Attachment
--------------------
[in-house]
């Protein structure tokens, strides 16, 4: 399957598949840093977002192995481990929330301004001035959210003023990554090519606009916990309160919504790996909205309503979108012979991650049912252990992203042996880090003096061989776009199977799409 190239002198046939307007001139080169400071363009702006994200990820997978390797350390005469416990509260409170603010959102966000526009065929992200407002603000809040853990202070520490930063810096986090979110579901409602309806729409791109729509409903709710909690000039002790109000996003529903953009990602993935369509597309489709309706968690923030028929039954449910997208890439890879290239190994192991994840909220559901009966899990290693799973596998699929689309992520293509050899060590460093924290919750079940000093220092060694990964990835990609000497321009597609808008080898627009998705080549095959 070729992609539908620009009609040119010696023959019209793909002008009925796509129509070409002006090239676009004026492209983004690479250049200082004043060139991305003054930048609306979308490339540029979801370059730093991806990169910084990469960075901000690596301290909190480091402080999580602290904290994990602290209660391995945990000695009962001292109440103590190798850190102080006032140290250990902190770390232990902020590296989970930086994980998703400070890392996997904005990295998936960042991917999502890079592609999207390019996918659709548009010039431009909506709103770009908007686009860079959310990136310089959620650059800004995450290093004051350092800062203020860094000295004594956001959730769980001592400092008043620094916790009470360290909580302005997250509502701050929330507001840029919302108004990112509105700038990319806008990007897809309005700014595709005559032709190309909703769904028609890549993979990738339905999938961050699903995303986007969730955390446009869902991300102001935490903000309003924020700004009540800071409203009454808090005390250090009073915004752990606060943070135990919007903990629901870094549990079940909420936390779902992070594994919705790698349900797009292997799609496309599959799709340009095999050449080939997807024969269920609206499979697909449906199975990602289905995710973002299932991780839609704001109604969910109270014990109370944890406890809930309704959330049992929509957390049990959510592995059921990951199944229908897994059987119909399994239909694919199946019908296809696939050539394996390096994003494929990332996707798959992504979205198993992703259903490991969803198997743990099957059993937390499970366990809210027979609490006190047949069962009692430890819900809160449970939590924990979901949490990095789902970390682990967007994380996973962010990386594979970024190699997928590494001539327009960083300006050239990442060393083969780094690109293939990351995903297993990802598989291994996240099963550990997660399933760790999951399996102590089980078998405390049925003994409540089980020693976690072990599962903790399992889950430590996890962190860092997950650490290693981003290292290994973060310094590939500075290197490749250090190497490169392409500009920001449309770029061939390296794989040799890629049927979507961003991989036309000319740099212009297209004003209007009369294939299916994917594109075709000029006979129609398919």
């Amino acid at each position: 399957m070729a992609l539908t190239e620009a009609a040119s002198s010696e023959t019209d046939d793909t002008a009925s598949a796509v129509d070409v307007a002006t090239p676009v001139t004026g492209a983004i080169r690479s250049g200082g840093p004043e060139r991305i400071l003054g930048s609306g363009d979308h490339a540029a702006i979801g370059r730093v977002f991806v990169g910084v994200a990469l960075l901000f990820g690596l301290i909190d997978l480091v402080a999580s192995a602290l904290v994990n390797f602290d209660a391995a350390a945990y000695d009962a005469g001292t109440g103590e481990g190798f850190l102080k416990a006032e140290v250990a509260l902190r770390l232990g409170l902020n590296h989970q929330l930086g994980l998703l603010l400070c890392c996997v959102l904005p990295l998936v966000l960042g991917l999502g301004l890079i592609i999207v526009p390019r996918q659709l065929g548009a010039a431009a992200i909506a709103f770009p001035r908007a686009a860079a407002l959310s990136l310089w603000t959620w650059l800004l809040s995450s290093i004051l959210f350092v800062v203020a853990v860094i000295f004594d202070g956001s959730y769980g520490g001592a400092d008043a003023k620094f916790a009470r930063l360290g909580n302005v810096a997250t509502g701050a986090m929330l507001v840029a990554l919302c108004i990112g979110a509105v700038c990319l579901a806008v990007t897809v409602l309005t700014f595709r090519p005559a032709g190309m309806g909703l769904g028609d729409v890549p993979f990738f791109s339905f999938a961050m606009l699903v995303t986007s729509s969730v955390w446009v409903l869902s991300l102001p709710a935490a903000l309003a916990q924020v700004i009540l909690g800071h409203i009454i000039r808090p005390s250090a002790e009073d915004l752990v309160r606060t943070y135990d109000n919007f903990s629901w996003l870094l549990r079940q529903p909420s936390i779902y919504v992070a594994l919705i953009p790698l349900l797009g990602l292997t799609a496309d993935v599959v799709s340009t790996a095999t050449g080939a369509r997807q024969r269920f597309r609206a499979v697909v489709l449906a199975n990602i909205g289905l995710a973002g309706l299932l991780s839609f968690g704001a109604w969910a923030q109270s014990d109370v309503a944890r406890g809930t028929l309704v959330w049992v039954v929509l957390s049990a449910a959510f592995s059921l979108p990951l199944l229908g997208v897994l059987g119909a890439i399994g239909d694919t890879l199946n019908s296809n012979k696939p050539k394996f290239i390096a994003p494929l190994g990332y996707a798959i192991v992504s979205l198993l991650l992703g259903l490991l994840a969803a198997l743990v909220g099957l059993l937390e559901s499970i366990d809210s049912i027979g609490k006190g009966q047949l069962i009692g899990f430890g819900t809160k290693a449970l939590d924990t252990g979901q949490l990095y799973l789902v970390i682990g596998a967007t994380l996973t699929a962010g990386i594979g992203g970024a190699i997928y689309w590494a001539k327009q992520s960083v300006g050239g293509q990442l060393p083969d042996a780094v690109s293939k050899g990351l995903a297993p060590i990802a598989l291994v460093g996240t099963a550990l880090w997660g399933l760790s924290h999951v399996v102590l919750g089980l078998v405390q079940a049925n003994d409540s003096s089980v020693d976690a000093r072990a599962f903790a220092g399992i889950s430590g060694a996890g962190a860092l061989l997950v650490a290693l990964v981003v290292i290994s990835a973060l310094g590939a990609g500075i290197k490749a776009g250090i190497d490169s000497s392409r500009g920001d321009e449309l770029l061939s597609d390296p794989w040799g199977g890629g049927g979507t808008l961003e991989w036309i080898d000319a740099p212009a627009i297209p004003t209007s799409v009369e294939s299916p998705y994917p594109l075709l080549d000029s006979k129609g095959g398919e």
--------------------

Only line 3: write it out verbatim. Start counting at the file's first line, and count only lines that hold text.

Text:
């Amino acid at each position: 399957m070729a992609l539908t190239e620009a009609a040119s002198s010696e023959t019209d046939d793909t002008a009925s598949a796509v129509d070409v307007a002006t090239p676009v001139t004026g492209a983004i080169r690479s250049g200082g840093p004043e060139r991305i400071l003054g930048s609306g363009d979308h490339a540029a702006i979801g370059r730093v977002f991806v990169g910084v994200a990469l960075l901000f990820g690596l301290i909190d997978l480091v402080a999580s192995a602290l904290v994990n390797f602290d209660a391995a350390a945990y000695d009962a005469g001292t109440g103590e481990g190798f850190l102080k416990a006032e140290v250990a509260l902190r770390l232990g409170l902020n590296h989970q929330l930086g994980l998703l603010l400070c890392c996997v959102l904005p990295l998936v966000l960042g991917l999502g301004l890079i592609i999207v526009p390019r996918q659709l065929g548009a010039a431009a992200i909506a709103f770009p001035r908007a686009a860079a407002l959310s990136l310089w603000t959620w650059l800004l809040s995450s290093i004051l959210f350092v800062v203020a853990v860094i000295f004594d202070g956001s959730y769980g520490g001592a400092d008043a003023k620094f916790a009470r930063l360290g909580n302005v810096a997250t509502g701050a986090m929330l507001v840029a990554l919302c108004i990112g979110a509105v700038c990319l579901a806008v990007t897809v409602l309005t700014f595709r090519p005559a032709g190309m309806g909703l769904g028609d729409v890549p993979f990738f791109s339905f999938a961050m606009l699903v995303t986007s729509s969730v955390w446009v409903l869902s991300l102001p709710a935490a903000l309003a916990q924020v700004i009540l909690g800071h409203i009454i000039r808090p005390s250090a002790e009073d915004l752990v309160r606060t943070y135990d109000n919007f903990s629901w996003l870094l549990r079940q529903p909420s936390i779902y919504v992070a594994l919705i953009p790698l349900l797009g990602l292997t799609a496309d993935v599959v799709s340009t790996a095999t050449g080939a369509r997807q024969r269920f597309r609206a499979v697909v489709l449906a199975n990602i909205g289905l995710a973002g309706l299932l991780s839609f968690g704001a109604w969910a923030q109270s014990d109370v309503a944890r406890g809930t028929l309704v959330w049992v039954v929509l957390s049990a449910a959510f592995s059921l979108p990951l199944l229908g997208v897994l059987g119909a890439i399994g239909d694919t890879l199946n019908s296809n012979k696939p050539k394996f290239i390096a994003p494929l190994g990332y996707a798959i192991v992504s979205l198993l991650l992703g259903l490991l994840a969803a198997l743990v909220g099957l059993l937390e559901s499970i366990d809210s049912i027979g609490k006190g009966q047949l069962i009692g899990f430890g819900t809160k290693a449970l939590d924990t252990g979901q949490l990095y799973l789902v970390i682990g596998a967007t994380l996973t699929a962010g990386i594979g992203g970024a190699i997928y689309w590494a001539k327009q992520s960083v300006g050239g293509q990442l060393p083969d042996a780094v690109s293939k050899g990351l995903a297993p060590i990802a598989l291994v460093g996240t099963a550990l880090w997660g399933l760790s924290h999951v399996v102590l919750g089980l078998v405390q079940a049925n003994d409540s003096s089980v020693d976690a000093r072990a599962f903790a220092g399992i889950s430590g060694a996890g962190a860092l061989l997950v650490a290693l990964v981003v290292i290994s990835a973060l310094g590939a990609g500075i290197k490749a776009g250090i190497d490169s000497s392409r500009g920001d321009e449309l770029l061939s597609d390296p794989w040799g199977g890629g049927g979507t808008l961003e991989w036309i080898d000319a740099p212009a627009i297209p004003t209007s799409v009369e294939s299916p998705y994917p594109l075709l080549d000029s006979k129609g095959g398919e």